Price often plays a role for consumers when choosing a beverage brand, and many budget-conscious consumers seek out private-label brands for their value based on cost and quality. Although the private-label market has remained flat, retail sales for food and beverages topped $115.3 billion in 2014, a 2.6 percent increase versus 2013, according to New York based-Beverage Marketing Corporation’s (BMC) October report “Private Label Beverages & Contract Packaging in the U.S.”
The report notes that private label accounts for a major part of the milk, bottled water and single-cup coffee categories, with private label carbonated soft drinks (CSDs) and ready-to-drink (RTD) tea experiencing low single-digit growth.
Shelf-stable fruit beverages saw double-digit growth, the report notes. “In 2014, 12.3 percent of shelf-stable fruit beverage sales in supermarkets were accounted for by private label, generating nearly $530 million in sales,” the report states.
Private label accounted for 31.1 percent of the total U.S. bottled water volume, it adds. The category also has seen strong single-digit growth. “Bottled water volume approached 10.9 billion gallons in 2014, an increase of 7.3 percent over 2013, with retail dollars exceeding $25 billion in 2014, but grew at a lesser rate than volume,” the report states.
Chicago-based Information Resources Inc. (IRI) notes that private-label sparkling/mineral water totaled more than $394 million, an 11 percent increase, in multi-outlets for the 52 weeks ending Oct. 4. Other notable private label increases were in single-cup coffee and spirits. With $434 million in sales, private-label single-cup coffee grew 42.4 percent compared with the prior-year period, while private-label spirits sales were up 55.7 percent totaling $30.9 million.
Private-label beverage sales in were relatively flat — up less than 1 percent — compared with 2012, totaling $22 billion, according to a September 2014 report from Rockville, Md.-based Packaged Facts titled “Private Label Foods & Beverages in the U.S., 8th Edition.” Units sold were estimated at 43 billion and were flat compared with 2012, the report adds.
With the exception of milk, the September 2014 report notes that non-alcohol beverages have low private-label penetration due to the presence of strong national brands and competitive pricing in many categories. For example, private-label juices accounted for 13 percent of total beverage sales in dollars and units, according to Packaged Facts. Coffee and tea private-label products were approximately 9 percent of sales. The market research firm also reported that private-label carbonated beverages were less than 10 percent of sales, and private-label sports and energy drinks accounted for less than
2 percent of total beverage sales.
A November report from Rockville, Md.-based Packaged Facts titled “Single-Cup Brew Beverage Products in the U.S.,” highlights that single-cup sales are growing more robustly than sales of branded single-cup coffee, which have declined. “Sales momentum is clearly in favor of private label. …Innovation and expansion of private label has made single-serve brew beverages more easily accessible and affordable,” says David Morris, analyst and author of the Packaged Facts report.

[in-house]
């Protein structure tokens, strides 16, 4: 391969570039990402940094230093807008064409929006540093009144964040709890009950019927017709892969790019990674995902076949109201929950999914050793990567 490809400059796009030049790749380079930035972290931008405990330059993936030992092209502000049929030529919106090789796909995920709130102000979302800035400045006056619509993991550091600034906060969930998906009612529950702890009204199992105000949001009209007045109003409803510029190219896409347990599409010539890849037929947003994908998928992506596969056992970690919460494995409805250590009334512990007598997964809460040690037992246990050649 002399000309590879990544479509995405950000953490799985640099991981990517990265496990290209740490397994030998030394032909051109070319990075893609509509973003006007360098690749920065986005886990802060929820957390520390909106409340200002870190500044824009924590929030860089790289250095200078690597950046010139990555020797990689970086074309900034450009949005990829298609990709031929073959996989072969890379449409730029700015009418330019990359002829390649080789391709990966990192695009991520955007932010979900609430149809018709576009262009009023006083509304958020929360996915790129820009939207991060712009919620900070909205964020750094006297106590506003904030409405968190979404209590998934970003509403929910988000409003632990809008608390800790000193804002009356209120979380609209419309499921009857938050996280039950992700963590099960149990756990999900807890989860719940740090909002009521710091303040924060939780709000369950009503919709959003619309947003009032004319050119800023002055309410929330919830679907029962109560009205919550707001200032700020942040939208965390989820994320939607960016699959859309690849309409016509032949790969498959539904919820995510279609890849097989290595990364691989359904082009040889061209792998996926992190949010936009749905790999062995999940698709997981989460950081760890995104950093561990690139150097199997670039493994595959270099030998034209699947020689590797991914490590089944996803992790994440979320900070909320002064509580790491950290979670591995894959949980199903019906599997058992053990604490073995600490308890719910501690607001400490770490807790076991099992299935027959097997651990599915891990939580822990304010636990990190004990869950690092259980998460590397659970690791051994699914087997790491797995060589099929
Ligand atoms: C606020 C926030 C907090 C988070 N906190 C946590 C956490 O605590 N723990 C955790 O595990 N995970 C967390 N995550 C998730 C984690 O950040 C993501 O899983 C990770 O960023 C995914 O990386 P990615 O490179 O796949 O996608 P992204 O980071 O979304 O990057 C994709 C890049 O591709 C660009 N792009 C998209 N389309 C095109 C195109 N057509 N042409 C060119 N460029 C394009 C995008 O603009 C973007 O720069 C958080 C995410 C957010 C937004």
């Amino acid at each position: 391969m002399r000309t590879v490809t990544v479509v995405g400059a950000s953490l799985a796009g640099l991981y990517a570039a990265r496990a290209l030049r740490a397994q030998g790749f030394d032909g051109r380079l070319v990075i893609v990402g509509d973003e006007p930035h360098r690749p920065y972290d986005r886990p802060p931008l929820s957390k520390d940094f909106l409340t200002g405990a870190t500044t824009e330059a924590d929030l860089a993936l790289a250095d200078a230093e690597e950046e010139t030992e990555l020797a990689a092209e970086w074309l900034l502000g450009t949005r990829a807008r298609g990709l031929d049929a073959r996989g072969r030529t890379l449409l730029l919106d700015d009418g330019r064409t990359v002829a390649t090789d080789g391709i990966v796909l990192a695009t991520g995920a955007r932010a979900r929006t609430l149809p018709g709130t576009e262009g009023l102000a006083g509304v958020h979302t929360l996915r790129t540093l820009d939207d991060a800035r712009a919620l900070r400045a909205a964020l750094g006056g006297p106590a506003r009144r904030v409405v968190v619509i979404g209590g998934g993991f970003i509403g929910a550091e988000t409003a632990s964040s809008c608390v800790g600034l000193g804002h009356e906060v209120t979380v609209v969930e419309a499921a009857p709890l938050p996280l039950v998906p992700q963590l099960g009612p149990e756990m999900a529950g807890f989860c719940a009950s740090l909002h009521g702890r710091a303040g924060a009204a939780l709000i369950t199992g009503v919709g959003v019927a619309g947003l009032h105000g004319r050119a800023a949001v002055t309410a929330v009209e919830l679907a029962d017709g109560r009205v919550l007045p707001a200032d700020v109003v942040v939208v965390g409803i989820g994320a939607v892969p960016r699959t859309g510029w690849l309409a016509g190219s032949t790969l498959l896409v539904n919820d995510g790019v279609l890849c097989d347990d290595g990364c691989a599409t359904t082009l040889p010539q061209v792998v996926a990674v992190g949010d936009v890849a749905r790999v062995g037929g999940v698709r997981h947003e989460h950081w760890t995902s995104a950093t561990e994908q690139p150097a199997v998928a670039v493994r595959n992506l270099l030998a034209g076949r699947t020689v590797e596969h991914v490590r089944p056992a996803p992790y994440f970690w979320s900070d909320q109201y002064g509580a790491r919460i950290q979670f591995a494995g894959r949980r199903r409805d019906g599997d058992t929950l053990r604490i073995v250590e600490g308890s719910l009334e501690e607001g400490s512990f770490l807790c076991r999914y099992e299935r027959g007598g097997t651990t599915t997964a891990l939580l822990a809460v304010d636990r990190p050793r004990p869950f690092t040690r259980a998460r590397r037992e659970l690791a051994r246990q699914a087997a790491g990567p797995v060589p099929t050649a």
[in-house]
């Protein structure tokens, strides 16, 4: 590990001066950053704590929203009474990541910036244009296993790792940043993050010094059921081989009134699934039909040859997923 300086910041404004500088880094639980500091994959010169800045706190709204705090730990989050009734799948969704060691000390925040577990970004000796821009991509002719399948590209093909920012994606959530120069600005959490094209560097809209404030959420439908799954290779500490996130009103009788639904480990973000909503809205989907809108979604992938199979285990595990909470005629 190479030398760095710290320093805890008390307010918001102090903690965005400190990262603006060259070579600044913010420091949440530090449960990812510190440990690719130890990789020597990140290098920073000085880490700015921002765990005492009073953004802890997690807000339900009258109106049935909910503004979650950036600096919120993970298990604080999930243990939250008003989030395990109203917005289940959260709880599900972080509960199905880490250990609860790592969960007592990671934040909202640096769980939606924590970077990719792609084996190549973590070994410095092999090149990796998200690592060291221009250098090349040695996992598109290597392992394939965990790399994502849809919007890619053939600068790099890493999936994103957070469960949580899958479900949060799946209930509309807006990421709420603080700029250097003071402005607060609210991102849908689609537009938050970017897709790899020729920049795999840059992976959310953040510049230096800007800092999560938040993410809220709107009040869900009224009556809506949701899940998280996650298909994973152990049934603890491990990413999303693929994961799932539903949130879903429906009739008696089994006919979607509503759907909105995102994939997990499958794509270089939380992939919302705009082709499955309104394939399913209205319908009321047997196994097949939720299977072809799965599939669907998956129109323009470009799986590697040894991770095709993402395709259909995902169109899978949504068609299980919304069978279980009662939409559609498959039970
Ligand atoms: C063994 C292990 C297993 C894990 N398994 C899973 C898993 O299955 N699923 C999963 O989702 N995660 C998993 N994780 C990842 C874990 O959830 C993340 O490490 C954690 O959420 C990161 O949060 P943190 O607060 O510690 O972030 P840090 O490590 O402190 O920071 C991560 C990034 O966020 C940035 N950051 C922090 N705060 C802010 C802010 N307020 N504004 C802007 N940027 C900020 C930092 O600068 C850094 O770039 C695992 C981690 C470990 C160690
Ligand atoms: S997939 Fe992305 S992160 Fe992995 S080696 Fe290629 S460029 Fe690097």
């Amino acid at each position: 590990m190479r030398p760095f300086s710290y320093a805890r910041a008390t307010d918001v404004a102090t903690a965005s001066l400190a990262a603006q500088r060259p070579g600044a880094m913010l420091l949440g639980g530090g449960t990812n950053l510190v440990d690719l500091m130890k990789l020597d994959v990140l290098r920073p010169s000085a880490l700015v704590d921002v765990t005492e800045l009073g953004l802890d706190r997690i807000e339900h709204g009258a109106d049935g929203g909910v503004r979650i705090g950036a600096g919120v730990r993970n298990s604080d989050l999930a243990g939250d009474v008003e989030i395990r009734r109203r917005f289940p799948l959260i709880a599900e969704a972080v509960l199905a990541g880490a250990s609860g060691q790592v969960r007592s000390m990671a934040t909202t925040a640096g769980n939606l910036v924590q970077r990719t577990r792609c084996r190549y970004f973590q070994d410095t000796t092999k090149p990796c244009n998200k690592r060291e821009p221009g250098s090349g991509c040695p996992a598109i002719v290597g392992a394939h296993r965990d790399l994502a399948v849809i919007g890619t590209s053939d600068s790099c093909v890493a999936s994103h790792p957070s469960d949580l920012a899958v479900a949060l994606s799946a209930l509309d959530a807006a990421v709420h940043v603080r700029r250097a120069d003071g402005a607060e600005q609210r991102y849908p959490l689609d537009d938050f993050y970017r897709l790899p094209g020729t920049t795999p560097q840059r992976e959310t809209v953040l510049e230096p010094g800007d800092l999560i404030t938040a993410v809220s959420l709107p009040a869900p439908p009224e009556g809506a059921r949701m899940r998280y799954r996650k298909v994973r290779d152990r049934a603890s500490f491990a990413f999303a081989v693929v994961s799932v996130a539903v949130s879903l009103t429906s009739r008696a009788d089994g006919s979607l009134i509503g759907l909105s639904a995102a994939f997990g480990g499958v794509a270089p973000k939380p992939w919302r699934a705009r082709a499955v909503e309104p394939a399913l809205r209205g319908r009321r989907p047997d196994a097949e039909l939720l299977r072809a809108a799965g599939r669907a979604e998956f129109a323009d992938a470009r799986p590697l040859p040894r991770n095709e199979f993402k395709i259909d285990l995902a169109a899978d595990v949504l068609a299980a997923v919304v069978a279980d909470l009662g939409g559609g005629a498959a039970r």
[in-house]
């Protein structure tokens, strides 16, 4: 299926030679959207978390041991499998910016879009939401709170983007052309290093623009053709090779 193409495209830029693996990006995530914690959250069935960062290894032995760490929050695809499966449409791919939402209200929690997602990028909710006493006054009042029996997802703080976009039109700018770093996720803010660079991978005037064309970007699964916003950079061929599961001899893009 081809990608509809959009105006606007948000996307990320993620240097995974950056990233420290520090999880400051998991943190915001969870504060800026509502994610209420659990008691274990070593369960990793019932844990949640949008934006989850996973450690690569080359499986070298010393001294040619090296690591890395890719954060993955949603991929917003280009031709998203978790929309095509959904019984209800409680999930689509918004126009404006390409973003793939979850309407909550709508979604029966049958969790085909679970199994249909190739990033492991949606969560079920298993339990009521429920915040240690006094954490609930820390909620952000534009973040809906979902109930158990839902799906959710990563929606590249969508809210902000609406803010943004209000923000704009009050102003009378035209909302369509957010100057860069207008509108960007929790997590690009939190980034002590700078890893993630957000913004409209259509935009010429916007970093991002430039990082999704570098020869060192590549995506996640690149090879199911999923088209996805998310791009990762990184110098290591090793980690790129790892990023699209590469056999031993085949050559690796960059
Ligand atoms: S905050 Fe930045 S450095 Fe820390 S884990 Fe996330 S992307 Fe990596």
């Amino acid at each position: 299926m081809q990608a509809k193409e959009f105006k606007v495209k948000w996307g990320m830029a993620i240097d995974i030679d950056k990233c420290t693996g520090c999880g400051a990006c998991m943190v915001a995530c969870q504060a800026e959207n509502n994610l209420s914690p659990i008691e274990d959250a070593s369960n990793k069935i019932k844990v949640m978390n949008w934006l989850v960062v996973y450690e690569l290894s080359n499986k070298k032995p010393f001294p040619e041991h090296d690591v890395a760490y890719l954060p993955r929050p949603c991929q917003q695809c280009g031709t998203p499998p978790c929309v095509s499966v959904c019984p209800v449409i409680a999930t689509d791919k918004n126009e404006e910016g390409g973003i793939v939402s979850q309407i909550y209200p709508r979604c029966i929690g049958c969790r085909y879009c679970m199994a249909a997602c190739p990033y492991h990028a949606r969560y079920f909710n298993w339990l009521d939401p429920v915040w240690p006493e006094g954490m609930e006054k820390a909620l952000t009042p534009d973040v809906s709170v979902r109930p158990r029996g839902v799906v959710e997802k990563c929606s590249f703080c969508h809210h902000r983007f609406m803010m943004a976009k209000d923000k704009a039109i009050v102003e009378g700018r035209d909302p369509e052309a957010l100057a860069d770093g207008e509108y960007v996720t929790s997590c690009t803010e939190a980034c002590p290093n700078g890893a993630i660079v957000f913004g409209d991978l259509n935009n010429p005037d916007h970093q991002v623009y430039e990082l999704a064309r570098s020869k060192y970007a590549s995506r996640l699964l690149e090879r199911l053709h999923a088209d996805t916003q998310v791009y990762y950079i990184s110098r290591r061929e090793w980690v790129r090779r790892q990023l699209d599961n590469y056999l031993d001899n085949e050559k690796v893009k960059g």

Many major supermarkets, including Giant Eagle, Meijer and Target, are adding single-cup to their private-label coffee lines, Morris says. For example, in 2015, Giant Eagle added K-Cup compatible to its Market District brand, with five variants and two flavored coffees: Hazelnut and French Vanilla. Target’s Archer Farms brand includes flavored coffee, limited-edition products, such as Pumpkin Spice, and other single-cup brew beverages including Spiced Cider, Ginger Green Tea and Strawberry Lemonade Fruit Brew.
Although the coffee pod segment is experiencing growth, consumers are not seeking out private-label premixed cocktails and coolers or private-label sports drinks, according to IRI data. These categories experienced declines of 88 percent and 23 percent, respectively, in U.S. multi-outlets for the 52 weeks ending Oct. 4.
Most of the smaller beverage categories, including RTD tea and coffee, have limited private-label sales, according to BMC’s report. Although the same is true for private-label wine and beer, “wine may have the best potential for growth in private label of all the alcohol segments,” the report says.
“America’s three largest supermarket operators — Wal-Mart, Kroger and Albertsons — all offer exclusive brands for the most popular wine varietals. …One Trader Joe’s house brand, Charles Shaw, is most famously known as ‘Two-buck Chuck’ in honor of its $1.99 price tag, which has since increased,” notes the report.
Retail dollar sales in the private-label beverage market are projected to grow by a compound annual growth rate of nearly 2 percent to $24 billion in 2018, according to Packaged Facts September 2014 report. “Growth will be driven by inflation and rising prices as unit growth will likely continue to decline,” the report states. “The private-label beverage market is expected to underperform the total beverage market in unit sales growth.”